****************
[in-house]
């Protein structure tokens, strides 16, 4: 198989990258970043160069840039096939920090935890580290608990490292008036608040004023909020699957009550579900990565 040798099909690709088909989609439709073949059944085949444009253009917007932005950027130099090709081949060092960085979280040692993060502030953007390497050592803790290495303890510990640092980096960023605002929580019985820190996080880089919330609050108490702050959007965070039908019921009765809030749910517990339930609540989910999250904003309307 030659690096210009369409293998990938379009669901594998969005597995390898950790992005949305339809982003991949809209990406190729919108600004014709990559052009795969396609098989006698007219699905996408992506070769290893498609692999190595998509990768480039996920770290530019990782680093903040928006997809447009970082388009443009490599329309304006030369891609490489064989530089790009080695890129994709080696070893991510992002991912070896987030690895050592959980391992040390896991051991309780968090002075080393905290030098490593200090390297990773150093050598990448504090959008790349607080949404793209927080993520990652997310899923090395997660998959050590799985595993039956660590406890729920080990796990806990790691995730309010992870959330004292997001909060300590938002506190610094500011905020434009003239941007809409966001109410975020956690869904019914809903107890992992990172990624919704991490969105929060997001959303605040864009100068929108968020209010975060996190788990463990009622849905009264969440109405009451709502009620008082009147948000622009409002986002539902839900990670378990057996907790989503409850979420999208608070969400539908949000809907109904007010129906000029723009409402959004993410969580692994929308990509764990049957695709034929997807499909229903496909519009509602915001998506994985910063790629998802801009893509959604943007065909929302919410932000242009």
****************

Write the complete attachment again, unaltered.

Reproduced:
[in-house]
């Protein structure tokens, strides 16, 4: 198989990258970043160069840039096939920090935890580290608990490292008036608040004023909020699957009550579900990565 040798099909690709088909989609439709073949059944085949444009253009917007932005950027130099090709081949060092960085979280040692993060502030953007390497050592803790290495303890510990640092980096960023605002929580019985820190996080880089919330609050108490702050959007965070039908019921009765809030749910517990339930609540989910999250904003309307 030659690096210009369409293998990938379009669901594998969005597995390898950790992005949305339809982003991949809209990406190729919108600004014709990559052009795969396609098989006698007219699905996408992506070769290893498609692999190595998509990768480039996920770290530019990782680093903040928006997809447009970082388009443009490599329309304006030369891609490489064989530089790009080695890129994709080696070893991510992002991912070896987030690895050592959980391992040390896991051991309780968090002075080393905290030098490593200090390297990773150093050598990448504090959008790349607080949404793209927080993520990652997310899923090395997660998959050590799985595993039956660590406890729920080990796990806990790691995730309010992870959330004292997001909060300590938002506190610094500011905020434009003239941007809409966001109410975020956690869904019914809903107890992992990172990624919704991490969105929060997001959303605040864009100068929108968020209010975060996190788990463990009622849905009264969440109405009451709502009620008082009147948000622009409002986002539902839900990670378990057996907790989503409850979420999208608070969400539908949000809907109904007010129906000029723009409402959004993410969580692994929308990509764990049957695709034929997807499909229903496909519009509602915001998506994985910063790629998802801009893509959604943007065909929302919410932000242009």